BISHKEK/OSH: Kyrgyzstan voted on Sunday to create Central Asia's first parliamentary democracy, its interim leader said, in a landmark referendum two weeks after an explosion of ethnic bloodshed. Roza Otunbayeva said the country had embarked on the path to establishing a “true people's democracy” in contrast to previous presidential systems in the former Soviet republic....
BISHKEK/OSH: Kyrgyzstan voted on Sunday to create Central Asia's first parliamentary democracy, its interim leader said, in a landmark referendum two weeks after an explosion of ethnic bloodshed.
Roza Otunbayeva said the country had embarked on the path to establishing a “true people's democracy” in contrast to previous presidential systems in the former Soviet republic.
“The new constitution of the Kyrgyz republic has been approved,” she said at a news conference in the capital Bishkek, after earlier voting amid heavy security in the troubled southern city of Osh. “We are proud of our people. We are proud of our country, which made this choice at a difficult hour.”
At least 283 people, and possibly hundreds more, died this month in violence between ethnic Kyrgyz and Uzbeks in southern Kyrgyzstan, a former Soviet republic that hosts U.S. and Russian military air bases and shares a border with China.
Under the new charter, Otunbayeva — the first woman to lead a Central Asian state — will be interim president until the end of 2011. Parliamentary elections will be held every five years and the president limited to a single six-year term.
The United States and Russia say they would support a strong government to prevent the turmoil spreading throughout Central Asia, a region bordering Afghanistan in which all countries have until now been run by authoritarian presidents.
The referendum asked voters to support changes to the constitution that will devolve power from the president to a prime minister, paving the way for parliamentary elections in October and diplomatic recognition for the interim government.
Otunbayeva said 65 percent of the electorate had voted.The central election commission put the figure at 57.74 percent, although ballot papers were still being counted after polls closed at 8:00 p.m. local time (1400 GMT). No minimum turnout was required.
Otunbayeva, a former ambassador to the United States and Britain, took power after a revolt in April overthrew President Kurmanbek Bakiyev. Though from the south, she has struggled to gain control of the region, Bakiyev's family stronghold. In a clear reference to her predecessor, Otunbayeva said: “Today the nation said: 'No to family clan regimes'.”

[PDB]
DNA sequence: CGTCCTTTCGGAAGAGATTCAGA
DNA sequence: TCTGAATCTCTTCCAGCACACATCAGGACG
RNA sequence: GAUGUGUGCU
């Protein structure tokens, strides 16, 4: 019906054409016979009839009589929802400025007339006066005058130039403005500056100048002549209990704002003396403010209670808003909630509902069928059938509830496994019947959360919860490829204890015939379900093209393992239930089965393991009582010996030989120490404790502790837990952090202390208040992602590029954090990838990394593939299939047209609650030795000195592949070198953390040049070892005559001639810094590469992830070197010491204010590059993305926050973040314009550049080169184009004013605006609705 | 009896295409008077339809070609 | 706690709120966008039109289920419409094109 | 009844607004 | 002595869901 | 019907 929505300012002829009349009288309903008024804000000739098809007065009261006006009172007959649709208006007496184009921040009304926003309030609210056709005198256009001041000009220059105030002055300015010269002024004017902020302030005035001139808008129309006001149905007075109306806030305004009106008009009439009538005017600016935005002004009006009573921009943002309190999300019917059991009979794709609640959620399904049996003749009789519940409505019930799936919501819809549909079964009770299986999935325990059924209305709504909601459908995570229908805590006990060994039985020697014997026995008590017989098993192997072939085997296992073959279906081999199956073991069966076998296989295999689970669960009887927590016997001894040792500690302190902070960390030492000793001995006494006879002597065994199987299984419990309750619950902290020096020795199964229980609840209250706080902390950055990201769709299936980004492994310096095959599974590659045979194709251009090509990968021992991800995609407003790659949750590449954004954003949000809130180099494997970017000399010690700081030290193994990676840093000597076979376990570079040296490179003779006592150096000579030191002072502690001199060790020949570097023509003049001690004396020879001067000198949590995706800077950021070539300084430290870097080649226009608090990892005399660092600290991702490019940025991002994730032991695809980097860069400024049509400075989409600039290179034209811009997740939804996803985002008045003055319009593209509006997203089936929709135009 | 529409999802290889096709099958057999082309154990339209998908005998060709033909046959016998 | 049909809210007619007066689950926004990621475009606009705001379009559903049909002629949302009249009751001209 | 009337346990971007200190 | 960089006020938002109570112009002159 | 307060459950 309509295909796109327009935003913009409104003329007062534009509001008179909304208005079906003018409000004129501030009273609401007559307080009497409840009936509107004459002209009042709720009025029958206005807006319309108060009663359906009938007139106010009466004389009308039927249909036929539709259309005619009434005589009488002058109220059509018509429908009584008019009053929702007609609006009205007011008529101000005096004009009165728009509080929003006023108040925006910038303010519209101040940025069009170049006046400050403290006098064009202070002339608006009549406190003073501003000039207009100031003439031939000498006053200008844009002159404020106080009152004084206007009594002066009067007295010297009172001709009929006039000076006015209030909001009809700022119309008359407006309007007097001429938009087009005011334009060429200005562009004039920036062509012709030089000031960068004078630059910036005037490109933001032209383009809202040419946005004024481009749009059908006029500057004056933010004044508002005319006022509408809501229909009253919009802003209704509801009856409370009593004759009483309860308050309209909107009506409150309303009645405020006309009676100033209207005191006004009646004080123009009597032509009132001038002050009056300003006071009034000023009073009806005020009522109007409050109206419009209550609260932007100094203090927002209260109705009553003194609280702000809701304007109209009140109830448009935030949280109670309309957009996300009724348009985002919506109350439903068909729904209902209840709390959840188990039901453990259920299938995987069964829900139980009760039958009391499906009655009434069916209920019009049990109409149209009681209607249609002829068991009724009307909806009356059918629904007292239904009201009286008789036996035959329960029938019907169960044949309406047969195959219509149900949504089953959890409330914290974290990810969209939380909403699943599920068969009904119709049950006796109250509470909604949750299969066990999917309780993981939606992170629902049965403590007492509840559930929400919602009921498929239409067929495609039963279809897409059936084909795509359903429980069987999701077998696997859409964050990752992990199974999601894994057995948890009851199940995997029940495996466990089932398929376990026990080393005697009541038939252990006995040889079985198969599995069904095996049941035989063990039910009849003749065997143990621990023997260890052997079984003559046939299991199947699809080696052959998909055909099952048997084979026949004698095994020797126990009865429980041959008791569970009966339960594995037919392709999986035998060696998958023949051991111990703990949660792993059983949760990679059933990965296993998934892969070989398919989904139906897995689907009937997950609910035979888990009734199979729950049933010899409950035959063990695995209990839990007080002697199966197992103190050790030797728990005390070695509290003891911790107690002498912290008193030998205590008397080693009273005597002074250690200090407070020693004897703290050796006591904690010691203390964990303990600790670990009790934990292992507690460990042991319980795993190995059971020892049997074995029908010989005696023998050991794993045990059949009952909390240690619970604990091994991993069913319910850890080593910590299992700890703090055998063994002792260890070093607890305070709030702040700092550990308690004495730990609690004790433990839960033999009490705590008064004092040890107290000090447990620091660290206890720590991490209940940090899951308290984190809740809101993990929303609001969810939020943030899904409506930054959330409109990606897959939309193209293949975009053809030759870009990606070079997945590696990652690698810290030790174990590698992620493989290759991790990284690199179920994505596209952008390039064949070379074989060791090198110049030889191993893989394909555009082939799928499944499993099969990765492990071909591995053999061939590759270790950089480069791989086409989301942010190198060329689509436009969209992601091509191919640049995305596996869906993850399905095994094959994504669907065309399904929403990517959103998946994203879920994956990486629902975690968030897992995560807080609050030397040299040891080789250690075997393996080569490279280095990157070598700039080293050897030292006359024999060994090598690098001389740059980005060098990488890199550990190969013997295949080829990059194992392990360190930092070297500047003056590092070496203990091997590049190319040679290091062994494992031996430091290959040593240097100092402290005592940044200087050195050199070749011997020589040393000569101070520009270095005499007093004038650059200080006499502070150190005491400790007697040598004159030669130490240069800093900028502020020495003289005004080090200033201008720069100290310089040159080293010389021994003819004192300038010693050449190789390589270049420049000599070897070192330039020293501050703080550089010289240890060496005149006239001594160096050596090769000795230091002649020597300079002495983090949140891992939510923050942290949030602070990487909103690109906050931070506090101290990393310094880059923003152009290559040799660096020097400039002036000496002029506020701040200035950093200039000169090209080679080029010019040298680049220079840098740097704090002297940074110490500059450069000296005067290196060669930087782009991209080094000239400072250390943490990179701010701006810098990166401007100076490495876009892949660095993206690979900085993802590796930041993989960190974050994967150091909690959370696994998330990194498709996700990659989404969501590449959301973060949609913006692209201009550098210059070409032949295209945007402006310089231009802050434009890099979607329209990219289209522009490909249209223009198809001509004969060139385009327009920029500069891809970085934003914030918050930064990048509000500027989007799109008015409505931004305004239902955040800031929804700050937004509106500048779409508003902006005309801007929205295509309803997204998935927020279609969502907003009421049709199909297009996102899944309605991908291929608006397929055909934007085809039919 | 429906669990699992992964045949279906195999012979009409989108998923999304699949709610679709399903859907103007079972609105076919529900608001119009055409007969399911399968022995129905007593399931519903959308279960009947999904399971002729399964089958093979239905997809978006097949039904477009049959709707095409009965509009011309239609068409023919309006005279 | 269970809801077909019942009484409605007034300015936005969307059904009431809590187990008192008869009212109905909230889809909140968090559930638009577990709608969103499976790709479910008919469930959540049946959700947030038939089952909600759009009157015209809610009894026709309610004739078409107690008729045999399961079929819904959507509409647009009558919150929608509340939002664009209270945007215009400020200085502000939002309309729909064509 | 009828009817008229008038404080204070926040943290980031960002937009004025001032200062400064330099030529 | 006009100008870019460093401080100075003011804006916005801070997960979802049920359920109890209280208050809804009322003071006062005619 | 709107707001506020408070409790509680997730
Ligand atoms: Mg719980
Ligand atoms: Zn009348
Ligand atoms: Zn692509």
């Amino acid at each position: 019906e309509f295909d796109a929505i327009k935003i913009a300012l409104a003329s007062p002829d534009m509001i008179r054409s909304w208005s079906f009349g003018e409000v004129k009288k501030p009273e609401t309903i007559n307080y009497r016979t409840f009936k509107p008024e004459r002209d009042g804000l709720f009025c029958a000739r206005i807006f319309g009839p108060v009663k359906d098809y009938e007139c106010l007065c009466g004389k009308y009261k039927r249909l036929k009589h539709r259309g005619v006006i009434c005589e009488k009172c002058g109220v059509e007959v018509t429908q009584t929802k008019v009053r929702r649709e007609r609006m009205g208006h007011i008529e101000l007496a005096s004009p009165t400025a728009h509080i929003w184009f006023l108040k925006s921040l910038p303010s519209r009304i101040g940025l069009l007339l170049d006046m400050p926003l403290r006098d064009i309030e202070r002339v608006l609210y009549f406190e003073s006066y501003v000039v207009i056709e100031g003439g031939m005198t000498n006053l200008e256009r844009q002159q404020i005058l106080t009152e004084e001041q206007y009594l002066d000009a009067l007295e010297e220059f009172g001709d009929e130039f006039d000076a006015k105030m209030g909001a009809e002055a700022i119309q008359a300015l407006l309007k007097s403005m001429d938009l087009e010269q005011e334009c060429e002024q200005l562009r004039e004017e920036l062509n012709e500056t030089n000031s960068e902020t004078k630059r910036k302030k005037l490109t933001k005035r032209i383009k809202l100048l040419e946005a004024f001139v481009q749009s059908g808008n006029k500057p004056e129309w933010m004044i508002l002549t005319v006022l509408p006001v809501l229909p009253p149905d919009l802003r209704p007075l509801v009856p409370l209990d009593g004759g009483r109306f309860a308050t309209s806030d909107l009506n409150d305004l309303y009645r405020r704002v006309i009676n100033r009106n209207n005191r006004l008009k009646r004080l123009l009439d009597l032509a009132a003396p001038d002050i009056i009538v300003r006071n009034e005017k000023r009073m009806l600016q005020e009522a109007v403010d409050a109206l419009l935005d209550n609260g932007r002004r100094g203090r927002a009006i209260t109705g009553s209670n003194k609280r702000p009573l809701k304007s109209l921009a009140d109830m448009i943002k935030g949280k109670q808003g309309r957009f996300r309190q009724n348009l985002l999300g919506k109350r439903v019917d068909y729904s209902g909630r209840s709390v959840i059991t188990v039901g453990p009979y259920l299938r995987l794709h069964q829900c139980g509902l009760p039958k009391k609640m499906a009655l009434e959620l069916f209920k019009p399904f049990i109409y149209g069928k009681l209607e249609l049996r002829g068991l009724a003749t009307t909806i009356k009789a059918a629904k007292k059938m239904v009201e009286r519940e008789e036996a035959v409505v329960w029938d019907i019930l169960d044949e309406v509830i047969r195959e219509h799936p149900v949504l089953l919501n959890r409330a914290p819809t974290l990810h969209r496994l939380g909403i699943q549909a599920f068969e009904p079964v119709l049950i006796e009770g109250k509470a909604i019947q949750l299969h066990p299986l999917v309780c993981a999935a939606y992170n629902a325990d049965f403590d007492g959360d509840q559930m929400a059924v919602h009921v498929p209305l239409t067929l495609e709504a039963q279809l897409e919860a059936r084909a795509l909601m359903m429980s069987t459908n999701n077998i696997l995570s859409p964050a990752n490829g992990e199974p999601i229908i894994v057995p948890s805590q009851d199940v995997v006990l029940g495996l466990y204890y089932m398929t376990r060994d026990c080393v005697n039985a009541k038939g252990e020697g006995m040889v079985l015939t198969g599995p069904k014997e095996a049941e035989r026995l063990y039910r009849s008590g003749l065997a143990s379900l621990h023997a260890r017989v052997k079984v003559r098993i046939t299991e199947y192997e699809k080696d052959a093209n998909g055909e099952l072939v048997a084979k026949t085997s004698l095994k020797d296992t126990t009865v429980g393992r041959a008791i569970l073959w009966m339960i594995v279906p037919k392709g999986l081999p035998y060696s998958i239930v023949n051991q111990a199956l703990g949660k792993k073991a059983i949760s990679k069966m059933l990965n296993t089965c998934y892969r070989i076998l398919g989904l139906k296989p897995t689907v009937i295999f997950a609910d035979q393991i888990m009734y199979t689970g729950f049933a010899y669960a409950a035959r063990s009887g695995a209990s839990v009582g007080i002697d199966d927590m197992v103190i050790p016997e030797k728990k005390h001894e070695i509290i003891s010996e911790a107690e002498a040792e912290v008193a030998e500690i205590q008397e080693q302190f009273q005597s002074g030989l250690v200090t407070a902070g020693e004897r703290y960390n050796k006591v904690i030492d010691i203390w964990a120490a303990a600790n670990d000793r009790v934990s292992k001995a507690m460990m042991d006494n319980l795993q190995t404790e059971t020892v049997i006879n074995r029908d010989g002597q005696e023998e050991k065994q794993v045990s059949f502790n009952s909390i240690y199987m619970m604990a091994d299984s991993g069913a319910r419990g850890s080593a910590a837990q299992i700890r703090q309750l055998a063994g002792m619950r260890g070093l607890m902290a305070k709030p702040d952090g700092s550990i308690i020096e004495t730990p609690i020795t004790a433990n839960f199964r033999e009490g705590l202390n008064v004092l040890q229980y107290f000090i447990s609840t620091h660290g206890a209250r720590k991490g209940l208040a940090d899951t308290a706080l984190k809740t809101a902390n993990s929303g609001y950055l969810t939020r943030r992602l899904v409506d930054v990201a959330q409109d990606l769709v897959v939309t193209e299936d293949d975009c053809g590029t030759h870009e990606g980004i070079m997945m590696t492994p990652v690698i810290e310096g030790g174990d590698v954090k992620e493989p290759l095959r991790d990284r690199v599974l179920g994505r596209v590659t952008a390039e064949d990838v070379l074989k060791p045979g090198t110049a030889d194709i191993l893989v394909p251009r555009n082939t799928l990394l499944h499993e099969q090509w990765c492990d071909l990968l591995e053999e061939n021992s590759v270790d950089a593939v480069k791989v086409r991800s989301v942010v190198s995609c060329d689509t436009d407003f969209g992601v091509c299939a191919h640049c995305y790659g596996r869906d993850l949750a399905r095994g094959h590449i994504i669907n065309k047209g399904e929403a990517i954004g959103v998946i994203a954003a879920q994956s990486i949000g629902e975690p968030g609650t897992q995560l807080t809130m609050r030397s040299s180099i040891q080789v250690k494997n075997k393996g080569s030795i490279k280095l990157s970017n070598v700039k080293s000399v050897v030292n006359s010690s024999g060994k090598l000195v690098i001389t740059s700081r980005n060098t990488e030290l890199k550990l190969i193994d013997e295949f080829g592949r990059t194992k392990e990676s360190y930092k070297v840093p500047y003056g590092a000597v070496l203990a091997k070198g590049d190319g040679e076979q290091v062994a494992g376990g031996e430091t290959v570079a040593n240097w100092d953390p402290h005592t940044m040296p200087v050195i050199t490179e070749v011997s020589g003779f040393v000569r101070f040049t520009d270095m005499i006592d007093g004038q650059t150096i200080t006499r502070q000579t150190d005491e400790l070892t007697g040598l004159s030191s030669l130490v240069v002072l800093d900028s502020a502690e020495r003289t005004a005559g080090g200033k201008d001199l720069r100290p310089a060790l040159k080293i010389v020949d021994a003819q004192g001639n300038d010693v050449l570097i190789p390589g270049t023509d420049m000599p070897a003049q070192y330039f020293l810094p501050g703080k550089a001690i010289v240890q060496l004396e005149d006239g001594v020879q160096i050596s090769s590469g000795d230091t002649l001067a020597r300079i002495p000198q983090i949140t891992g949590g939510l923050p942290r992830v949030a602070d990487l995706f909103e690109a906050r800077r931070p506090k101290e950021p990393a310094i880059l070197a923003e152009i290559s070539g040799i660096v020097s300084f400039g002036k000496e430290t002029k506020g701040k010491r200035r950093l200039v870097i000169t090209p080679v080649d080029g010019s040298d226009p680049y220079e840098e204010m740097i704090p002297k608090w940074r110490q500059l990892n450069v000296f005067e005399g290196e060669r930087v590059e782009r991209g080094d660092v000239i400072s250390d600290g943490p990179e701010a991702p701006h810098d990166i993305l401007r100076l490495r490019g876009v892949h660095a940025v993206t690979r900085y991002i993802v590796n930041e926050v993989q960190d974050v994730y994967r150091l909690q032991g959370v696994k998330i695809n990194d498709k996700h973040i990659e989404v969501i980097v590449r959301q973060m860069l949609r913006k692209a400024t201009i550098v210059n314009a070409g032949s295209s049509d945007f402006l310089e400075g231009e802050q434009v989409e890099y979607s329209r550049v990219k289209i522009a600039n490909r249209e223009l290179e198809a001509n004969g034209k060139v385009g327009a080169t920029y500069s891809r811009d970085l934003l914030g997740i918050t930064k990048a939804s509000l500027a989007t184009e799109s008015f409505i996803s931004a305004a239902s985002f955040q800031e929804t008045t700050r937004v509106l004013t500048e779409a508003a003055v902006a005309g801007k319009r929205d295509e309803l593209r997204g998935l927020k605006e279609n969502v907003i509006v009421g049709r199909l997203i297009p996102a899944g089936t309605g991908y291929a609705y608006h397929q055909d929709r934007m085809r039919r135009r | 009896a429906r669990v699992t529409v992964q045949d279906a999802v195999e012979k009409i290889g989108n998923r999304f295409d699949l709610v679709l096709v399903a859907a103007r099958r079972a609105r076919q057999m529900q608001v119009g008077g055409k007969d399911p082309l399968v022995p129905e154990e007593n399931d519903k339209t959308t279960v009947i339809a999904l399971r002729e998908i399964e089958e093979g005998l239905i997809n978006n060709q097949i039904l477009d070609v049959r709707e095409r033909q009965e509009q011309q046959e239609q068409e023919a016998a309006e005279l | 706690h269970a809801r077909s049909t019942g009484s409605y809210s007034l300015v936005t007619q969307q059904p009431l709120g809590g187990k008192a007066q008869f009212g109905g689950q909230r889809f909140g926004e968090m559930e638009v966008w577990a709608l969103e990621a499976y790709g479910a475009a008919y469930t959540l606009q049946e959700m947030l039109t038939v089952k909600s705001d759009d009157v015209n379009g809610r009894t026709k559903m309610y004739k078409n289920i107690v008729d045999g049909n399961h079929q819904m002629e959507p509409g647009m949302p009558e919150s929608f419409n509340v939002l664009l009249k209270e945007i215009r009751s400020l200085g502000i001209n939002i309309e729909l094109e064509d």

From his exile in Belarus, Bakiyev has earlier dismissed the referendum and the leader who replaced him, saying her behavior was “frivolous and irresponsible”. “She is leading the country into a dead end,” he said in an
interview in the online edition of German weekly Der Spiegel. “A strong president acts more swiftly.”
VOTERS TURN OUT DESPITE VIOLENCE
The bloodshed deepened divisions between Kyrgyz and Uzbeks who have roughly equal shares of the population in the south. Many ethnic Uzbeks said they were targeted in the violence and were loath to support the referendum, seeing it as a Kyrgyz initiative. But some Uzbeks voted early in the day, and friends who had not seen each other since the bloodshed began on June 10 embraced in polling-station queues in neighborhoods of Osh.
“We have to live through this turbulent period, but when we get a real government it will all be stable again,” said Andrei Abdullayev, an Uzbek veteran of the Soviet war in Afghanistan.
He was one of 600 ethnic Uzbek vigilantes guarding a neighbourhood of Osh where a disused vodka distillery served as a polling station. Laundry lines hung between the walls of burnt-out homes where people live without the shelter of a roof.
Farida Marasulayeva was among the tens of thousands of refugees who returned home after days sleeping rough or in camps at the Uzbek border. “We just want to live in peace,” she said after voting, cradling her year-old son in her arms.
Election officials accompanied by armed guards carried transparent ballot boxes to locals who were too afraid to visit the polling stations, ticking off names as the boxes filled up.
“They all fear for their lives,” said Nigora Abdyjanarova, an election official who carried a ballot box from door to door. “Anything is possible now. Anyone could get shot, so we have come here to give them the chance to vote.”
Several women said they could still hear gunfire each night. Interim government spokesman Farid Niyazov said a curfew that was lifted for the referendum had been reinstated until August 10. Agencies